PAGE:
Impact of COVID-19 on options for Australian Permanent Residence
Temporary work visa holders intending to transition from their 457 or TSS 482 visa to Australian Permanent Residence under the Employer Nomination Scheme are not affected by formal Labour Market Testing requirements like the Temporary employer sponsored visa, as this is not a requirement for the Subclass 186 Employer Nomination Scheme application. Nevertheless, there is still a requirement that employers demonstrate that there is a genuine need to employ the person to work in the position and this assessment involves considering any redundancies, reduction of hours or pay by the business.
The transition from a temporary work visa to the Employer Nomination Scheme is also dependant on the Skilled Occupation nominated for the 457 / TSS visa still being included on the relevant Medium Long Term Skilled Occupation List at the time of application for the ENS Nomination. As the economic impact of the COVID-19 crisis takes a deeper hold it will be open to the Australian Government to consider changes to this occupation list which could prevent temporary work visa holders from transitioning under the current ENS program. 457 Transitional Applicants who held a Subclass 457 visa on 18 April 2017 are exempt from this requirement so would not be affected by a change to the occupation list.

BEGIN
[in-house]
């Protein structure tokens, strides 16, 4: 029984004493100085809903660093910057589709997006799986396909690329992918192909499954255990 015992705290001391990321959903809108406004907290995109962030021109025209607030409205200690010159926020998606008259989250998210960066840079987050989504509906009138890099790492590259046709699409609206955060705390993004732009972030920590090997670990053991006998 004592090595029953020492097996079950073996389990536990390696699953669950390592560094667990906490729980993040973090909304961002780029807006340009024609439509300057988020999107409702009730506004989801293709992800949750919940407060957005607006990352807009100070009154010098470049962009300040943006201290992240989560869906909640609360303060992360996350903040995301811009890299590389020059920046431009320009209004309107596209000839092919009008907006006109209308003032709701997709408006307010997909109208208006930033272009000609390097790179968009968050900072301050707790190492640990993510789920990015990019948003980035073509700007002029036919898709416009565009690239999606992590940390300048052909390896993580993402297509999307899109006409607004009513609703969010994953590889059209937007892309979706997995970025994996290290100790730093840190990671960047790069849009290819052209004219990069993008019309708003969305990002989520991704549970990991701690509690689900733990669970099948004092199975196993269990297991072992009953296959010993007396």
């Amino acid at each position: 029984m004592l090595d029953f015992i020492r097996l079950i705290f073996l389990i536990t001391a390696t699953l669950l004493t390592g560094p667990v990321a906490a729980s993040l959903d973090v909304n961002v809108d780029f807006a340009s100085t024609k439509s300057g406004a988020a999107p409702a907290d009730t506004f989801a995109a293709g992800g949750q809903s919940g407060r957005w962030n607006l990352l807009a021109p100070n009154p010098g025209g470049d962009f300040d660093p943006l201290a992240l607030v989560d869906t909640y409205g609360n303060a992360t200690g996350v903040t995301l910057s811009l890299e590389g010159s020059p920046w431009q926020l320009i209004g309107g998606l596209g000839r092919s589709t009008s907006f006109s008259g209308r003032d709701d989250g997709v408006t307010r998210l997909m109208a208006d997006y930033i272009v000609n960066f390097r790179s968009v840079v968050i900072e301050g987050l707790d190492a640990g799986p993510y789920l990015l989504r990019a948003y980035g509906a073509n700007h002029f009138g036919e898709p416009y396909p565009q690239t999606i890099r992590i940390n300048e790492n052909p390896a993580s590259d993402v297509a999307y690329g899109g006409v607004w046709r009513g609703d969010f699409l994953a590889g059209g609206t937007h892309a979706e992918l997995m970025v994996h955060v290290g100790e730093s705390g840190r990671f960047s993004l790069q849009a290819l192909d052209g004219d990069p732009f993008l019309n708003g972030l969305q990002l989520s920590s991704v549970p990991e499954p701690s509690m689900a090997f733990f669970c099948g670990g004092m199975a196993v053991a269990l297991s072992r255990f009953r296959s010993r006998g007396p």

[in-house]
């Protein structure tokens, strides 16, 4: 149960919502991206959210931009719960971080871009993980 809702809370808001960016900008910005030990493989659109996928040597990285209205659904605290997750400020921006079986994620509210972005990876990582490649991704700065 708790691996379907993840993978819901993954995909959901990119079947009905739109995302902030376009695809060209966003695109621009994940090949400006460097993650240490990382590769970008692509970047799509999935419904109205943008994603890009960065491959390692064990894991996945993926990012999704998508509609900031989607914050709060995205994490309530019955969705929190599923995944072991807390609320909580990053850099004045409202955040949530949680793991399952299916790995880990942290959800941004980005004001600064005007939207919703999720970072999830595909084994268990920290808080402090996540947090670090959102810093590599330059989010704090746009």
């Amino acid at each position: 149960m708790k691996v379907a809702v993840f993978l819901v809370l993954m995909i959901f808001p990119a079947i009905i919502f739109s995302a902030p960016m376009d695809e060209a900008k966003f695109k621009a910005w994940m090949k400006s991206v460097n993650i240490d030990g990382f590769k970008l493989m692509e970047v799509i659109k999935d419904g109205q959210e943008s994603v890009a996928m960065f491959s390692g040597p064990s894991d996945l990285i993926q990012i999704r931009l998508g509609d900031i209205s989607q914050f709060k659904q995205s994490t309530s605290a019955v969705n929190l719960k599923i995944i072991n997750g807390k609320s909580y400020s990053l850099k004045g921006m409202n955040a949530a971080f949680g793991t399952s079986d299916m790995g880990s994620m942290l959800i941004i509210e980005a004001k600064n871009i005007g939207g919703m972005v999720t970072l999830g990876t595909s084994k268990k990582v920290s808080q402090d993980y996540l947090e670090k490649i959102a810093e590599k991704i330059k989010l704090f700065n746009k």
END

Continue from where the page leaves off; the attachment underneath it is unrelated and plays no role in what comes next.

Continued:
Criteria for the ENS Nomination Application which may also impact the transition of temporary work visa holders to Australian Permanent Residence due to COVID-19 include the following:
- the nominee to have been employed in the position in relation to which they hold the subclass 457/TSS visa for a total period of at least three years (not including unpaid leave) in the 4 year period immediately before the lodging of the nomination;
- the required period of employment to have been on a full-time basis;
- the visa applicant will be employed on a full-time basis in the nominated position for at least a further two year period;
- the nominator has sufficient financial capacity to employ the nominee for the next two years.